The nation's federal judges sued President Carter yesterday, saying they are entitled to a 12.9 percent pay increase instead of the 5.5 percent he says they can receive along with other federal employes.
The judges contend that for 12 days last month they were supposed to receive a 12.9 percent pay raise, until Congress passed a resolution limiting that amount to 5.5 percent. Under the Constitution, the salaries of federal judges cannot be cut while they are serving.
The suit was filed by the administrative office of the U.S. courts on behalf of approximately 600 federal judges after several complained that it was unconstitutional to deny them the full amount. The administrative office had earlier sent a memo to the judges that tried to get them to accept the 5.5 percent increase and sign away their right to the larger amount.
Practically every judge refused to sign the document, sources said, so instead the administrative agency brought its dilemma into the federal courts.
The suit arises because judges were included in a federal pay raise of 12.9 percent that became effective on Oct. 1.
On Oct. 12 however, a joint House-Senate resolution was signed by the president, limiting any federal raises, including those approved on Oct. 1, to 5.5 percent.
The judges say they are covered by the U.S. Constitution, which protects judges from having their salaries "diminished during their continuance in office," or, in other words, from having their pay cut. That is, in effect, what President Carter did to them according to the suit.
The suit affects a wide range of feral judges, from Chief Justice of the United States Warren Burger, whose current salary is $75,000 a year, to more than 400 trial court federal judges who make $54,500 a year.
The administrative office told the court yesterday that it is caught in the middle because of the president's actions. If it pays the judges less than 12.9 percent the judges can sue the administrative office for diminishing their pay unconstitutionally; if it pays the judges more than 5.5 percent, it would be subject to federal prosecution under a federal law that prohibits it from using impounded federal funds to pay salaries.
"It's a Catch-22," said Carl Imlay, general counsel of the administrative office. He acknowledged that "every judge in the system is very upset" by the whole situation."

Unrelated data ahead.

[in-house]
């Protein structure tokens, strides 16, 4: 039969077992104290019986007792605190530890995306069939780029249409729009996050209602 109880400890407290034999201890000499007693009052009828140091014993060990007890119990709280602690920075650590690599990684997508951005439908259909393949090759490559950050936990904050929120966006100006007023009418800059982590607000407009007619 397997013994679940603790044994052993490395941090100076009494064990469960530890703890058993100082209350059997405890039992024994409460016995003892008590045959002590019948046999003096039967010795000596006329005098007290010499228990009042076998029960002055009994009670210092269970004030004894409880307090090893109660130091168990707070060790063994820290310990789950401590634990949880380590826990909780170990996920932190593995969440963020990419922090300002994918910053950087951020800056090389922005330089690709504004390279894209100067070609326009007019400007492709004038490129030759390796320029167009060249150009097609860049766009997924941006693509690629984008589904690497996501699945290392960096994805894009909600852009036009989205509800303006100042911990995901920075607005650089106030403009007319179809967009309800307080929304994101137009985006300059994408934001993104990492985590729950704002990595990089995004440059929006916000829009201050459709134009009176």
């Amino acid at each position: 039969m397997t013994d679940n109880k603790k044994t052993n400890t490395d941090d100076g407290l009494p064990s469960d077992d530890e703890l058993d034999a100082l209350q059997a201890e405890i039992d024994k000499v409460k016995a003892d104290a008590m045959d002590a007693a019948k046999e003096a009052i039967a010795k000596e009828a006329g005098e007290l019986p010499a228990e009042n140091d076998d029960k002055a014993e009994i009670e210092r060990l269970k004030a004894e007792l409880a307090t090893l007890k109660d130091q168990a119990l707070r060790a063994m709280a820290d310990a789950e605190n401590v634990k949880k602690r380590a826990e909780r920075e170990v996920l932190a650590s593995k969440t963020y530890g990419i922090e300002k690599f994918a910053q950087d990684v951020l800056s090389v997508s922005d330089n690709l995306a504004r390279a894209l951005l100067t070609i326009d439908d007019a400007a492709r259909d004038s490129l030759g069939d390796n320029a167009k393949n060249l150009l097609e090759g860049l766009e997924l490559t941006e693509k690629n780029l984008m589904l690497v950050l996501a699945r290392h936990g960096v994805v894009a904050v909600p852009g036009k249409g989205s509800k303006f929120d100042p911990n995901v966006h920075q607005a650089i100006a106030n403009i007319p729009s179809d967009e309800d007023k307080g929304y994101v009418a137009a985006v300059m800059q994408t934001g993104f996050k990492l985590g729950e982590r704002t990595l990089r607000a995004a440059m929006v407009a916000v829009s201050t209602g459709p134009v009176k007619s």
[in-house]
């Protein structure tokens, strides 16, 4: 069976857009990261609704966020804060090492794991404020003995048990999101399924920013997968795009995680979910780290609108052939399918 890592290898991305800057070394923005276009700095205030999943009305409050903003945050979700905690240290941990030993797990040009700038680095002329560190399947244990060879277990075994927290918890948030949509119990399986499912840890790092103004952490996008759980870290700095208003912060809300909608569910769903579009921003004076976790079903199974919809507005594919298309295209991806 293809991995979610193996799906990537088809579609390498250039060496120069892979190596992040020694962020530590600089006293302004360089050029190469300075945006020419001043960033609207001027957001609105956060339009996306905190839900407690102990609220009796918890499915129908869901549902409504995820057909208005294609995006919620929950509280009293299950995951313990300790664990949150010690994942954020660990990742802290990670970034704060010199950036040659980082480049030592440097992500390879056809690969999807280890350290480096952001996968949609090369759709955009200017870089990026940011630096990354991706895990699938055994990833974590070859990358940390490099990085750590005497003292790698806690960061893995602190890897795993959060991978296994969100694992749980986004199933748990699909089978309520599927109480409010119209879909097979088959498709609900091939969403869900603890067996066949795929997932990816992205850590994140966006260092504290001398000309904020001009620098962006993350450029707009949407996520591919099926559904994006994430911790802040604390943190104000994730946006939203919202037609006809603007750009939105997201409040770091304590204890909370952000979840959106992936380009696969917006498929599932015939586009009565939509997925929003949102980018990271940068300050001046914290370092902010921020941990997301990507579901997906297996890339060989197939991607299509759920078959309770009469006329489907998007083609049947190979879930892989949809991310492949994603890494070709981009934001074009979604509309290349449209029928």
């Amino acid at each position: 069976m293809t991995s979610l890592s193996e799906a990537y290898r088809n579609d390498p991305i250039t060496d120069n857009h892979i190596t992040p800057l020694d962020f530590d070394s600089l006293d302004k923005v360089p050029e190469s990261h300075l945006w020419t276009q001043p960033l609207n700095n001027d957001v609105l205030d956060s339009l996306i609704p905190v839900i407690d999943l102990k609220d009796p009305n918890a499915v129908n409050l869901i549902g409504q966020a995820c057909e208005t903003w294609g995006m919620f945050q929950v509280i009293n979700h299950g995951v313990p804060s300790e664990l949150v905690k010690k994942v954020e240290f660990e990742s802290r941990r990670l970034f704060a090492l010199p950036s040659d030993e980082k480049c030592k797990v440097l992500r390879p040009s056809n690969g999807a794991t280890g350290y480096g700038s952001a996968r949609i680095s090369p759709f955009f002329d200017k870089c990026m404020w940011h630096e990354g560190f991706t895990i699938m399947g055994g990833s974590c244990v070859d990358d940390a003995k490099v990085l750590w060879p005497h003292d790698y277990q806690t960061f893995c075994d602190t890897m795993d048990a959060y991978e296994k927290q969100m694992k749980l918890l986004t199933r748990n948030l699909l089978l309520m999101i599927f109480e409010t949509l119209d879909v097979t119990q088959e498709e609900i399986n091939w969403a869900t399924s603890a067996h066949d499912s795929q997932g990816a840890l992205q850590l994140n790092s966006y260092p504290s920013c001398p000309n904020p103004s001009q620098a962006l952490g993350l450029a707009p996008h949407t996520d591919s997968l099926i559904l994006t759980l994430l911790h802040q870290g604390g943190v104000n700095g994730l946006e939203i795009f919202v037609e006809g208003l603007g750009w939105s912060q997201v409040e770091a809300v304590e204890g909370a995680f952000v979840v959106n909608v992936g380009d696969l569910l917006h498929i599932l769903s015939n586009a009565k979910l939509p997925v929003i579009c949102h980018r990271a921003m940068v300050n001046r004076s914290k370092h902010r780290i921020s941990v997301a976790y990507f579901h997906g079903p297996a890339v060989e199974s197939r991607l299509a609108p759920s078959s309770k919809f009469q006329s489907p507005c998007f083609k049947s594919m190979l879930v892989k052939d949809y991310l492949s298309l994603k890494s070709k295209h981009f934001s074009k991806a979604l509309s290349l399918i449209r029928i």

Although Chief Justice Burger is known to follow the activities of the administrative offices closely in many areas, Imlay said Burger had nothing to do with the lawsuit being filed.
Chief Justice Burger's office referered all queries about the pay raise suit to the Supreme Court press officer, Barrett McGurn, who said, "We won't have any comment."
'It was purely our effort over here,' Imlay said of the lawsuit."We had to go to court. The only way for it to be settled was to go to court."
Although this is the first lawsuit known to have been filed by the administrative office on behalf of judicial pay, there have been at least three other suits filed in recent years by groups of judges who claimed they were unconstitutionally underpaid.
In one of them, the judges contended unsuccessfully that the lack of any significant raises over a period of high inflation in the early 1970s had the effect of cutting their pay. In the other still-pending suits, groups of judges are claiming generally in a Chicago court that government pay freezes are unconstitutional when applied to the judiciary.
Judges either directly or indirectly affected by yesterday's lawsuit include all Supreme Court justices, U.S. Circuit Court of Appeals judges, U.S. District Court judges, and a wide range of other federal court judges.
In addition, the ruling could affect the pay of District of Columbia judges, who earn 90 percent of what certain federal judges make, under another statute.
The suit was assigned to U.S. District Court Judge John Lewis Smith Jr., who would be affected by his ruling. He is unlikely to remove himself from the case, since there is a general legal theory that if all judges would be affected by a ruling there is no need for a single judge to refuse to hear the case.